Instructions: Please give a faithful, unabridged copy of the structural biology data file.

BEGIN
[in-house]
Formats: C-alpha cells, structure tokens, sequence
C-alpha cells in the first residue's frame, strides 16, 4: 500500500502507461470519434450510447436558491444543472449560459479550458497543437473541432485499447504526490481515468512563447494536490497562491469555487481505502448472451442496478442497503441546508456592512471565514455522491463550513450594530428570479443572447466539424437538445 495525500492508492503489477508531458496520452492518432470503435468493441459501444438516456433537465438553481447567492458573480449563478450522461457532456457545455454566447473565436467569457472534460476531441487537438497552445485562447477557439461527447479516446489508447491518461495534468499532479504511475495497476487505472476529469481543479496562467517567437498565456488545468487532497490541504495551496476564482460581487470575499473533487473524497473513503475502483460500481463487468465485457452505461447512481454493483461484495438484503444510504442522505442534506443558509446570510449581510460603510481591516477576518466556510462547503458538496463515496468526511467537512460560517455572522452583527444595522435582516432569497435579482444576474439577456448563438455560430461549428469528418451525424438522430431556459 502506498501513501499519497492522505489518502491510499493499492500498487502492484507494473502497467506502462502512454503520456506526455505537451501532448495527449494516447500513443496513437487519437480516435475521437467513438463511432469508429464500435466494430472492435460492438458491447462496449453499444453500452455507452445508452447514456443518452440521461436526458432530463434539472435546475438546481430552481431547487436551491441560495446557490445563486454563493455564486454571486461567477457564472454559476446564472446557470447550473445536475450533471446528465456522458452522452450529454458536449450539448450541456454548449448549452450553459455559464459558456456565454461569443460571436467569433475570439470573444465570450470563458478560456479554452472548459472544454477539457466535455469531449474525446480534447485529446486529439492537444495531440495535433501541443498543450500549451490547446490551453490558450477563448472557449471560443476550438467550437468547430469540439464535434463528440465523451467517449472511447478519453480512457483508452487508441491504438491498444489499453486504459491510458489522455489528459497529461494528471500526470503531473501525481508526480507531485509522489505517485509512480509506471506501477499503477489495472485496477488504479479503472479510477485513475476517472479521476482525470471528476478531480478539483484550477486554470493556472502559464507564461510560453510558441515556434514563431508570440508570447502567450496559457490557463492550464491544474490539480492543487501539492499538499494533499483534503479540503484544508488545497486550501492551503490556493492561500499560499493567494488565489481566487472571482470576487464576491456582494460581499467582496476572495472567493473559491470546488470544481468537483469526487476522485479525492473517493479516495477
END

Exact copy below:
[in-house]
Formats: C-alpha cells, structure tokens, sequence
C-alpha cells in the first residue's frame, strides 16, 4: 500500500502507461470519434450510447436558491444543472449560459479550458497543437473541432485499447504526490481515468512563447494536490497562491469555487481505502448472451442496478442497503441546508456592512471565514455522491463550513450594530428570479443572447466539424437538445 495525500492508492503489477508531458496520452492518432470503435468493441459501444438516456433537465438553481447567492458573480449563478450522461457532456457545455454566447473565436467569457472534460476531441487537438497552445485562447477557439461527447479516446489508447491518461495534468499532479504511475495497476487505472476529469481543479496562467517567437498565456488545468487532497490541504495551496476564482460581487470575499473533487473524497473513503475502483460500481463487468465485457452505461447512481454493483461484495438484503444510504442522505442534506443558509446570510449581510460603510481591516477576518466556510462547503458538496463515496468526511467537512460560517455572522452583527444595522435582516432569497435579482444576474439577456448563438455560430461549428469528418451525424438522430431556459 502506498501513501499519497492522505489518502491510499493499492500498487502492484507494473502497467506502462502512454503520456506526455505537451501532448495527449494516447500513443496513437487519437480516435475521437467513438463511432469508429464500435466494430472492435460492438458491447462496449453499444453500452455507452445508452447514456443518452440521461436526458432530463434539472435546475438546481430552481431547487436551491441560495446557490445563486454563493455564486454571486461567477457564472454559476446564472446557470447550473445536475450533471446528465456522458452522452450529454458536449450539448450541456454548449448549452450553459455559464459558456456565454461569443460571436467569433475570439470573444465570450470563458478560456479554452472548459472544454477539457466535455469531449474525446480534447485529446486529439492537444495531440495535433501541443498543450500549451490547446490551453490558450477563448472557449471560443476550438467550437468547430469540439464535434463528440465523451467517449472511447478519453480512457483508452487508441491504438491498444489499453486504459491510458489522455489528459497529461494528471500526470503531473501525481508526480507531485509522489505517485509512480509506471506501477499503477489495472485496477488504479479503472479510477485513475476517472479521476482525470471528476478531480478539483484550477486554470493556472502559464507564461510560453510558441515556434514563431508570440508570447502567450496559457490557463492550464491544474490539480492543487501539492499538499494533499483534503479540503484544508488545497486550501492551503490556493492561500499560499493567494488565489481566487472571482470576487464576491456582494460581499467582496476572495472567493473559491470546488470544481468537483469526487476522485479525492473517493479516495477